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Editor, bookstore owner, publisher and Baker Street Irregular Otto Penzler joins us to talk about the making of The Big Book of Sherlock Holmes Stories and how he does what he does for mystery lovers.

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Now here's something interesting.  Perusing the correspondence between Christopher Morley and Edgar Smith (beautifully available online thanks to bsitrust.org and the connection to the Houghton Library at Harvard) I today came across three tidbits.  

First, you may recall in IHOSE #75 we interviewed Sonia Fetherston about her book about Bliss Austin, and in so doing explored the mystery of Helen Yuhasova.  Morley writes to Smith in January 1945, copying out Ms. Yuhasova's verse ("I hear your footsteps patter in the hall;") mentioning his wish to write to her.  How she afterwards was believed to be a figment is odd indeed.  

Second, Morley writes to Edgar that he saw Conan Doyle in the flesh (and what flesh, he remarked) several times.  One wonders when those sightings occurred. Morley describes him as SOS - a simple, old soul.  "Only his agent and estate regard him as a woodpile," writes Morley, meaning grist for cash.  

Finally, Morley stayed at Undershaw, then a hotel, in November 1947 and remarked upon the stained glass panels -- coats of arms for the "Foleys of Worcs., the Conans of Brittany, the Scotts of Nurley, and the Percys of Northumberland."  He found these deeply amusing.

It is a great treat to read these original letters online and a visit to bsitrust.org is recommended, certainly before your spellcheck corrects it to bistro.org, which is, on the other hand, completely useless.

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Please check out my new novel "The Murder of Sherlock Holmes."  Kirkus Reviews calls it “…the kind of narrative Gordian knot that Holmes aficionados will relish.  Overall, it’s a fun, fine setup for a new series pairing Watson with a plucky young partner.”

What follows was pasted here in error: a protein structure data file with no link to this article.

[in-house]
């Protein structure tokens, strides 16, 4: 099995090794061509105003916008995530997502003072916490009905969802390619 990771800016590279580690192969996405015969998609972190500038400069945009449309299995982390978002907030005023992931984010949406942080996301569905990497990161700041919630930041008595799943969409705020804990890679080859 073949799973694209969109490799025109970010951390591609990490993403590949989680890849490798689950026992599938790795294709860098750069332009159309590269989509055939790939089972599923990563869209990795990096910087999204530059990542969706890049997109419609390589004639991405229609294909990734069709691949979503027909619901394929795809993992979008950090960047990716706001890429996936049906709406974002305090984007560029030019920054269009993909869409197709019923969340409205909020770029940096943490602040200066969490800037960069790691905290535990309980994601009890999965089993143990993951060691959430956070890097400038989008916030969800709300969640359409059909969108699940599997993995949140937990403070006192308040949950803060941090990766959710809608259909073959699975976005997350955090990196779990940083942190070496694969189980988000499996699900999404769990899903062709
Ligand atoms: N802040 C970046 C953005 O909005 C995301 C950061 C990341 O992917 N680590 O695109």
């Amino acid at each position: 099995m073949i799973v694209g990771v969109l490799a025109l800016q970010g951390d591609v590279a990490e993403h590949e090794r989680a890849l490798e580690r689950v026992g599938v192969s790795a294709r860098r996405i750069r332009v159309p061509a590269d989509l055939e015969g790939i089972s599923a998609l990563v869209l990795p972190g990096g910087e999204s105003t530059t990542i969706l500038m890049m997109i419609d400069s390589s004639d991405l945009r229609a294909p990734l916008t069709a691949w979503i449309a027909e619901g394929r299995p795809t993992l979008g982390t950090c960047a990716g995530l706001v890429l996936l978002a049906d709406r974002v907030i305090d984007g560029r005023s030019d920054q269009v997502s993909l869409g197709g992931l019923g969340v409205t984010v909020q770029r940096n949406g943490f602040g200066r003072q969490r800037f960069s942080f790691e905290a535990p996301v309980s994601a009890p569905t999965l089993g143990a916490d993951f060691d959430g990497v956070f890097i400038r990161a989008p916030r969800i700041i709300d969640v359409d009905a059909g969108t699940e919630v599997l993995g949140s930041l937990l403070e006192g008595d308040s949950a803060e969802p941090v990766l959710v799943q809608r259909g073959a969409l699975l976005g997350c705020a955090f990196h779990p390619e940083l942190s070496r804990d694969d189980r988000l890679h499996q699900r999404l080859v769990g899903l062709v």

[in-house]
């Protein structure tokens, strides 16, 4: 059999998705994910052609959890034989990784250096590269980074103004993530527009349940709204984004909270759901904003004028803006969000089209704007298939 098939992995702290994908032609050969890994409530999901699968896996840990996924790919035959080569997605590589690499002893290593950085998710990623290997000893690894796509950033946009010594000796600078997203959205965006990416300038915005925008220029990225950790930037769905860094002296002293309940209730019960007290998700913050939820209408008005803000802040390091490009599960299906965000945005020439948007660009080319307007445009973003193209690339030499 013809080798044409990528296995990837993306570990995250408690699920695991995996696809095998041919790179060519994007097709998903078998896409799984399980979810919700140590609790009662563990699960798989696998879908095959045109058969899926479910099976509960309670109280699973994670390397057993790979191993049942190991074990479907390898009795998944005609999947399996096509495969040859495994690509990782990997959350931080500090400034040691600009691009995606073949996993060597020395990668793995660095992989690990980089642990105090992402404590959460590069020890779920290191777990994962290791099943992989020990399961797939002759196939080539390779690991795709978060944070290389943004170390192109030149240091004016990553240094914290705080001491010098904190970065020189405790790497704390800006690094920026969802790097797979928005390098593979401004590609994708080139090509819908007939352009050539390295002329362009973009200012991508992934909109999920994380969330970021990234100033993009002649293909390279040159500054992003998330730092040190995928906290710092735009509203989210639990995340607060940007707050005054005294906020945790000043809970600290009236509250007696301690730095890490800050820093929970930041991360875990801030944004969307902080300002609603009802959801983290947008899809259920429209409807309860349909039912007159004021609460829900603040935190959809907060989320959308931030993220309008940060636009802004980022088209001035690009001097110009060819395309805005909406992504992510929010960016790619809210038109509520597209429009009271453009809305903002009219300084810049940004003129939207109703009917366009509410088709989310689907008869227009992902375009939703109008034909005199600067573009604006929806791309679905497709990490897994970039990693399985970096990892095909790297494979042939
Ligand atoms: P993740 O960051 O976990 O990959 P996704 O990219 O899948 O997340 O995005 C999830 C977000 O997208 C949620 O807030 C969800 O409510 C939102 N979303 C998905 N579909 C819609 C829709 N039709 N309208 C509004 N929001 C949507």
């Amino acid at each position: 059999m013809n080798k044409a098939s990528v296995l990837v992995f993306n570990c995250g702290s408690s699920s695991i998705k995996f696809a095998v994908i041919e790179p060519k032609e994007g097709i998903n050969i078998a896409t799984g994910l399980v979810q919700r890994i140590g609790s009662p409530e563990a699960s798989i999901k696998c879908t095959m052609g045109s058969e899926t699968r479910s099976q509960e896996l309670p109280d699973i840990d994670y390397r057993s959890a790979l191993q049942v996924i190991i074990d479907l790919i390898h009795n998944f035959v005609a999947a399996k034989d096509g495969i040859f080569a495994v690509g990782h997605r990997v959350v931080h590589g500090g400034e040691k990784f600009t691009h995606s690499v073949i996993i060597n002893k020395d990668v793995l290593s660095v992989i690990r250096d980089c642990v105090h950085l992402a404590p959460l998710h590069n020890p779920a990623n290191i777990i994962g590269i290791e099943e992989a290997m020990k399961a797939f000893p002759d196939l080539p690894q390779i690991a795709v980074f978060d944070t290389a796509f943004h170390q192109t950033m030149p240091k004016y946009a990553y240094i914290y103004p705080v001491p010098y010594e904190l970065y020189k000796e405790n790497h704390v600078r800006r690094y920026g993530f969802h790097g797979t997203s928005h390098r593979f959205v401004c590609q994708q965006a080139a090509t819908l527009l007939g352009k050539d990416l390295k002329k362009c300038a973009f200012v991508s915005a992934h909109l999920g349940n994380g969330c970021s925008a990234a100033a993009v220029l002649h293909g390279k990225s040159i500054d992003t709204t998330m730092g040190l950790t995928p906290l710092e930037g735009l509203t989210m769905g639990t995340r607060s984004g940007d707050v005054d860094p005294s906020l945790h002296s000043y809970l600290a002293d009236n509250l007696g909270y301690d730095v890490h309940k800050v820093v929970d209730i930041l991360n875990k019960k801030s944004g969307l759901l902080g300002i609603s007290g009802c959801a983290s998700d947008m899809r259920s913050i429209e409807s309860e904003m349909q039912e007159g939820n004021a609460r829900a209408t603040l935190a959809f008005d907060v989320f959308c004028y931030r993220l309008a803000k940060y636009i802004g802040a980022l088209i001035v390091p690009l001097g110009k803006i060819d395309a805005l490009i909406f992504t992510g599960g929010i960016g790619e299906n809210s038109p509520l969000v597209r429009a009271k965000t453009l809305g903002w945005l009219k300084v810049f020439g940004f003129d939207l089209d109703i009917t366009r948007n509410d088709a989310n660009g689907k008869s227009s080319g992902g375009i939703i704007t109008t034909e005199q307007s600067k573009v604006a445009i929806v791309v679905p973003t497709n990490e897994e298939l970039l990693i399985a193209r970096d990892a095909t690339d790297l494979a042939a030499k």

It’s 1912 and Sherlock Holmes has been murdered. After 8 years of retirement in Sussex, Holmes is found dead in a granary in Kent. Now his most trusted friend, Dr. Watson and Christopher Hudson, recent Oxford graduate and son of Holmes’s loyal landlady, Mrs. Hudson, are left to track down the murderer.

In a story that winds from the upscale streets of Mayfair to the grimy East End, Watson and Christopher Hudson encounter friends and foes from the past including Professor Moriarty (now imprisoned beneath Bethlem “Bedlam” Hospital for the Insane) and Inspector Lestrade, and face new antagonists from members of Parliament to a rising organized crime ring. 

In the process of discovering the "who" and "why" of Holmes’ murder, Watson and Christopher confront sins of the past and an evolving London culture and economy moving forward to a more modern era.

Find it at: 
http://www.amazon.com/s/ref=nb_sb_ss_i_0_16?url=search-alias%3Dstripbooks&field-keywords=the+murder+of+sherlock+holmes+david+fable&sprefix=the+murder+of+sh%2Cstripbooks%2C204
or
https://www.createspace.com/5008413

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"he must certainly have been a giant" [WIST]

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It's time for our monthly podcast episode. We welcome Bob Katz, BSI and Andy Solberg, BSI to chat about the manuscript of "The Adventure of the Second Stain," which they've brought to life in the new BSI publication: Irregular Stain.   #podcast   #sherlockholmes  

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The late BSI Bill Rabe came up with the idea of banishing overused words from the English language while at his day job at Lake Superior State University. Every January 1, LSSU releases their list and it is picked up by the press. If you listen to to IHOSE "Episode 23: Weekend in Review" you will hear Peter Blau's wonderful tribute to Bill Rabe. It makes me wish I had met him, but it's nice to know that he lives on in the Sherlockian world and, through LSSU's Banished Word List, the world in general.

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One of the nicest guys you could have ever met.

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Congrats to +Karen W for her mention in Matt Laffey's Always 1895 post (March 9-15). Her "Small Pond" blog gets mention for her seven part report on her first BSI Weekend. As I have never been, I am reading her blog now with great interest.

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